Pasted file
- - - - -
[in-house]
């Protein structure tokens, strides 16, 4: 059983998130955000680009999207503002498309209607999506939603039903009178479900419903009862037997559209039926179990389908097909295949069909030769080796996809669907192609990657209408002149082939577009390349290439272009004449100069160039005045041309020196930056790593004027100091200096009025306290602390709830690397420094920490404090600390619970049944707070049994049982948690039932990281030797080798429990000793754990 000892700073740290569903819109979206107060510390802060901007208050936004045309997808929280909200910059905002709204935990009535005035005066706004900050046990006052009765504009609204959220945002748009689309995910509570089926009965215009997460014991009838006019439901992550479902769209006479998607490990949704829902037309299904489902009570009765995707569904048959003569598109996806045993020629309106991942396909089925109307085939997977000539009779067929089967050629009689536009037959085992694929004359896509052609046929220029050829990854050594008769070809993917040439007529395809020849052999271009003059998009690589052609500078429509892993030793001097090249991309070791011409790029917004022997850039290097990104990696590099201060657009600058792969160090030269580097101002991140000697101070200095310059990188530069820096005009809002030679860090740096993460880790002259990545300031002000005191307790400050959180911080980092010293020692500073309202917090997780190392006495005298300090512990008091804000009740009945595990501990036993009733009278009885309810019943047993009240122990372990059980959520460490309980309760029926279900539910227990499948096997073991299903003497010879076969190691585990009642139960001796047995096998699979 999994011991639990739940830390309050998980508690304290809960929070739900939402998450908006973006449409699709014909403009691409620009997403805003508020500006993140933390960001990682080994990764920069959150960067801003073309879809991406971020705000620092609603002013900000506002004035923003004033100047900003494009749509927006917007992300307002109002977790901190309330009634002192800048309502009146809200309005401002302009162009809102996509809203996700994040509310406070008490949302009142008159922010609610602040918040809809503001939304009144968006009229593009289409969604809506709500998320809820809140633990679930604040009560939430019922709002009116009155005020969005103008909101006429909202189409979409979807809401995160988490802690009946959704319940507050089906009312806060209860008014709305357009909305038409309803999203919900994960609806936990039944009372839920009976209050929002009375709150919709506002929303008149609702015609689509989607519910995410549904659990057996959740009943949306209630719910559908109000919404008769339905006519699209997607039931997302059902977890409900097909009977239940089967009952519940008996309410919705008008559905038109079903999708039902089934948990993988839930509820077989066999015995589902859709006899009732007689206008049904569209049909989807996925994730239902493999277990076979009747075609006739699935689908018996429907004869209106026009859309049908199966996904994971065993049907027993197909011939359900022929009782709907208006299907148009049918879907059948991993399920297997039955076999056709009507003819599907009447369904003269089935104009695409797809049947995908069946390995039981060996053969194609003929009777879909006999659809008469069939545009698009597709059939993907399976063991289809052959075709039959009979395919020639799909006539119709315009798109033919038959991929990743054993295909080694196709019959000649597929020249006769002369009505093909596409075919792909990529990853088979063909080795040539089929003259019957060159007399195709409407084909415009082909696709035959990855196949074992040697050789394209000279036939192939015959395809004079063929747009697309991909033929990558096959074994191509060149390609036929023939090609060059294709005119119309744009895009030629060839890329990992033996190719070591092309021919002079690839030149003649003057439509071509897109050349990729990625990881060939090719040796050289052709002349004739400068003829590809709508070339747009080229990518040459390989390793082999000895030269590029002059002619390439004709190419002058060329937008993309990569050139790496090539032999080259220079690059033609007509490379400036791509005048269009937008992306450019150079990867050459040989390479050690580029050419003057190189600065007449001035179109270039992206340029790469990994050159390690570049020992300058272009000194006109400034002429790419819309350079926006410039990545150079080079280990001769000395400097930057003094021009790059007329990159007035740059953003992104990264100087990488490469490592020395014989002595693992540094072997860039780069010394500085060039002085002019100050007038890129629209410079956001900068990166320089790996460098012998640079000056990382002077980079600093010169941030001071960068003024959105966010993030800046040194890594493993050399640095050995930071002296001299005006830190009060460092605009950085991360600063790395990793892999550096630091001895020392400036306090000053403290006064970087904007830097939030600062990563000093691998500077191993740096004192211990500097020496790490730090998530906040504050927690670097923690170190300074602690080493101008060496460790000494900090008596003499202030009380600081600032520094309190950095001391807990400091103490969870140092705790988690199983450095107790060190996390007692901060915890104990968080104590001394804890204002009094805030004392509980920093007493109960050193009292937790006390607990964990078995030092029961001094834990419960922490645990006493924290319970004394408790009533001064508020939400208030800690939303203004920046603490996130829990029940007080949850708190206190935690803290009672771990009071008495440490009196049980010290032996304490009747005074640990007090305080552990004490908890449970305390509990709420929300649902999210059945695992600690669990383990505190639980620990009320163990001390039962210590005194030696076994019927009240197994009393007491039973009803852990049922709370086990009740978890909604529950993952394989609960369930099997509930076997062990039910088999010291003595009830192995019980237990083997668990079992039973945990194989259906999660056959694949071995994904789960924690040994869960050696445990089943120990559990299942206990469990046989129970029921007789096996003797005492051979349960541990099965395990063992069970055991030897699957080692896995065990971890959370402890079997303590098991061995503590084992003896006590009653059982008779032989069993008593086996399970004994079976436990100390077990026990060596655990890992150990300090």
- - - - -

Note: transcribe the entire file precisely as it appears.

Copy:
[in-house]
């Protein structure tokens, strides 16, 4: 059983998130955000680009999207503002498309209607999506939603039903009178479900419903009862037997559209039926179990389908097909295949069909030769080796996809669907192609990657209408002149082939577009390349290439272009004449100069160039005045041309020196930056790593004027100091200096009025306290602390709830690397420094920490404090600390619970049944707070049994049982948690039932990281030797080798429990000793754990 000892700073740290569903819109979206107060510390802060901007208050936004045309997808929280909200910059905002709204935990009535005035005066706004900050046990006052009765504009609204959220945002748009689309995910509570089926009965215009997460014991009838006019439901992550479902769209006479998607490990949704829902037309299904489902009570009765995707569904048959003569598109996806045993020629309106991942396909089925109307085939997977000539009779067929089967050629009689536009037959085992694929004359896509052609046929220029050829990854050594008769070809993917040439007529395809020849052999271009003059998009690589052609500078429509892993030793001097090249991309070791011409790029917004022997850039290097990104990696590099201060657009600058792969160090030269580097101002991140000697101070200095310059990188530069820096005009809002030679860090740096993460880790002259990545300031002000005191307790400050959180911080980092010293020692500073309202917090997780190392006495005298300090512990008091804000009740009945595990501990036993009733009278009885309810019943047993009240122990372990059980959520460490309980309760029926279900539910227990499948096997073991299903003497010879076969190691585990009642139960001796047995096998699979 999994011991639990739940830390309050998980508690304290809960929070739900939402998450908006973006449409699709014909403009691409620009997403805003508020500006993140933390960001990682080994990764920069959150960067801003073309879809991406971020705000620092609603002013900000506002004035923003004033100047900003494009749509927006917007992300307002109002977790901190309330009634002192800048309502009146809200309005401002302009162009809102996509809203996700994040509310406070008490949302009142008159922010609610602040918040809809503001939304009144968006009229593009289409969604809506709500998320809820809140633990679930604040009560939430019922709002009116009155005020969005103008909101006429909202189409979409979807809401995160988490802690009946959704319940507050089906009312806060209860008014709305357009909305038409309803999203919900994960609806936990039944009372839920009976209050929002009375709150919709506002929303008149609702015609689509989607519910995410549904659990057996959740009943949306209630719910559908109000919404008769339905006519699209997607039931997302059902977890409900097909009977239940089967009952519940008996309410919705008008559905038109079903999708039902089934948990993988839930509820077989066999015995589902859709006899009732007689206008049904569209049909989807996925994730239902493999277990076979009747075609006739699935689908018996429907004869209106026009859309049908199966996904994971065993049907027993197909011939359900022929009782709907208006299907148009049918879907059948991993399920297997039955076999056709009507003819599907009447369904003269089935104009695409797809049947995908069946390995039981060996053969194609003929009777879909006999659809008469069939545009698009597709059939993907399976063991289809052959075709039959009979395919020639799909006539119709315009798109033919038959991929990743054993295909080694196709019959000649597929020249006769002369009505093909596409075919792909990529990853088979063909080795040539089929003259019957060159007399195709409407084909415009082909696709035959990855196949074992040697050789394209000279036939192939015959395809004079063929747009697309991909033929990558096959074994191509060149390609036929023939090609060059294709005119119309744009895009030629060839890329990992033996190719070591092309021919002079690839030149003649003057439509071509897109050349990729990625990881060939090719040796050289052709002349004739400068003829590809709508070339747009080229990518040459390989390793082999000895030269590029002059002619390439004709190419002058060329937008993309990569050139790496090539032999080259220079690059033609007509490379400036791509005048269009937008992306450019150079990867050459040989390479050690580029050419003057190189600065007449001035179109270039992206340029790469990994050159390690570049020992300058272009000194006109400034002429790419819309350079926006410039990545150079080079280990001769000395400097930057003094021009790059007329990159007035740059953003992104990264100087990488490469490592020395014989002595693992540094072997860039780069010394500085060039002085002019100050007038890129629209410079956001900068990166320089790996460098012998640079000056990382002077980079600093010169941030001071960068003024959105966010993030800046040194890594493993050399640095050995930071002296001299005006830190009060460092605009950085991360600063790395990793892999550096630091001895020392400036306090000053403290006064970087904007830097939030600062990563000093691998500077191993740096004192211990500097020496790490730090998530906040504050927690670097923690170190300074602690080493101008060496460790000494900090008596003499202030009380600081600032520094309190950095001391807990400091103490969870140092705790988690199983450095107790060190996390007692901060915890104990968080104590001394804890204002009094805030004392509980920093007493109960050193009292937790006390607990964990078995030092029961001094834990419960922490645990006493924290319970004394408790009533001064508020939400208030800690939303203004920046603490996130829990029940007080949850708190206190935690803290009672771990009071008495440490009196049980010290032996304490009747005074640990007090305080552990004490908890449970305390509990709420929300649902999210059945695992600690669990383990505190639980620990009320163990001390039962210590005194030696076994019927009240197994009393007491039973009803852990049922709370086990009740978890909604529950993952394989609960369930099997509930076997062990039910088999010291003595009830192995019980237990083997668990079992039973945990194989259906999660056959694949071995994904789960924690040994869960050696445990089943120990559990299942206990469990046989129970029921007789096996003797005492051979349960541990099965395990063992069970055991030897699957080692896995065990971890959370402890079997303590098991061995503590084992003896006590009653059982008779032989069993008593086996399970004994079976436990100390077990026990060596655990890992150990300090």